The Communities: 1. Biate. 2. Bawm. 3. Chakma. 4. Gorkha. 5. Hmar. 6. Hualngo. 7. Lusei. 8. Magh. 9. Mara. 10. Paite. 11. Pang. 12. Pawi. 13. Pnar. 14. Ralte. 15. Riang. 16. Thadou. 17. Tlau. 18. Scheduled castes. 19. Other scheduled tribes. 20. Other communities. Appendix: bio-anthropological information. References. Glossary. Select bibliography. Map. Index.
"The Anthropological Survey of India launched the People of India project on 2nd October 1985 to generate an anthropological profile of all communities of India, the impact on them of change and the development process, and the links that bring them together. As part of this all-India project the ethnographic survey of all the communities of Mizoram was taken up in collaboration with local scholars. Under the people of India project, these seventeen communities were studied for the first time in their cultural, biological and linguistic dimensions. The results of the study were discussed at the workshops held at the North-Eastern Regional Centre in Shillong.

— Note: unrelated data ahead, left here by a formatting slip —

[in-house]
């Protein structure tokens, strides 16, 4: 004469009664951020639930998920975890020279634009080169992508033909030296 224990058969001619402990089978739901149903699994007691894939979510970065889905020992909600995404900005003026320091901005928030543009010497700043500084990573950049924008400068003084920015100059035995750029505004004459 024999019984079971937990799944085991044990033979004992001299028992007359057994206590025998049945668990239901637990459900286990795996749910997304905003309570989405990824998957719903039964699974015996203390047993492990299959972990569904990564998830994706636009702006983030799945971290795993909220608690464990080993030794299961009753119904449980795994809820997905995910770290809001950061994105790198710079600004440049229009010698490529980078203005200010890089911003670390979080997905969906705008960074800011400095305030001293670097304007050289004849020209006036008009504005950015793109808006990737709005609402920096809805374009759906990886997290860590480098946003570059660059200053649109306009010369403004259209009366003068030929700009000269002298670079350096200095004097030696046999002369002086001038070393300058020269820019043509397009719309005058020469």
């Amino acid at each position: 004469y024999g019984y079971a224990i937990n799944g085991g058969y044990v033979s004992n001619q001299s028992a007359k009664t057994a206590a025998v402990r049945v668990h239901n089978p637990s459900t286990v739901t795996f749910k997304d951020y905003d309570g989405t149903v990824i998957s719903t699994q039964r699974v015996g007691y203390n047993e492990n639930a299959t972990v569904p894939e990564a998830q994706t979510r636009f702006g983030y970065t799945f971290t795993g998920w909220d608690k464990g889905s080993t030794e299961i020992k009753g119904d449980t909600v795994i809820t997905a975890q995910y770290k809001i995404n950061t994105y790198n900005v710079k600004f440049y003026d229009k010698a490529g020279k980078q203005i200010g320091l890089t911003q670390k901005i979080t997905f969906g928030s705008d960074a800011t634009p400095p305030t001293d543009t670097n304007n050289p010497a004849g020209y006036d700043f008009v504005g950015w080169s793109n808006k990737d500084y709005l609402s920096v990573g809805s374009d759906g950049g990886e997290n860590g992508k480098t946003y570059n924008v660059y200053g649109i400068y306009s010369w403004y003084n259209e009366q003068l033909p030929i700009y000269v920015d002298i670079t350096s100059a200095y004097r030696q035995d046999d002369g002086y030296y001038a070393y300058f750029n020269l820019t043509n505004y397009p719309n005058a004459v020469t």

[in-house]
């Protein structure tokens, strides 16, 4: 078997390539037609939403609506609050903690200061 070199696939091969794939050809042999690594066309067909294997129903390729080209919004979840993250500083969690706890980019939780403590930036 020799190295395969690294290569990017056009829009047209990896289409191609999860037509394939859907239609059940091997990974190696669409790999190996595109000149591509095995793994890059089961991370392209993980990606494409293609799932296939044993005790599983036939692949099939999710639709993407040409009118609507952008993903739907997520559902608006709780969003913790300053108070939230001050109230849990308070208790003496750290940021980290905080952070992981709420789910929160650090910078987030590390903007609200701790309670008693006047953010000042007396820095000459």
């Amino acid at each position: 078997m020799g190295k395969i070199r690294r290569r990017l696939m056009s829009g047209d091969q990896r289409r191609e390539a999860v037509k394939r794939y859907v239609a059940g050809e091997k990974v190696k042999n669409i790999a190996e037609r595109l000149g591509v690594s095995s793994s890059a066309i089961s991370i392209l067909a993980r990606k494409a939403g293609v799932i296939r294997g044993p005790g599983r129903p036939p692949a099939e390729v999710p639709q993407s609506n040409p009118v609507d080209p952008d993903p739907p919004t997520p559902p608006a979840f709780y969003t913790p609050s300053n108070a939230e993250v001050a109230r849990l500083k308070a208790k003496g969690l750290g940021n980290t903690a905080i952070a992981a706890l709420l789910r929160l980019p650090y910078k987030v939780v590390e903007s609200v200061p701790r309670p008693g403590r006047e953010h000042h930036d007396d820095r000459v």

"An interesting feature of Mizoram has been the consolidation of the Mizo people as a political and territorial entity, and the emergence of Mizoram as a state. The Mizo-isation of the tribes or sub-tribes within Mizoram is a continuing process. Another parallel process is the emergence of the transnational concept of the Mizo people, the Zomi, encompassing the Kuki-Chin peoples living across the international border. The Baptist Mission in Mizoram, which recently celebrated the hundred years of its presence, has played a major role in the westernisation and modernisation of the Mizos, who are now among the most literate people in the country. Other interesting features of Mizoram culture are clan endogamy, the decline of jhum and the emergence of settled cultivation, a vibrant cottage industry, linguistic heterogeneity, and the revival of many elements of traditional culture." (jacket)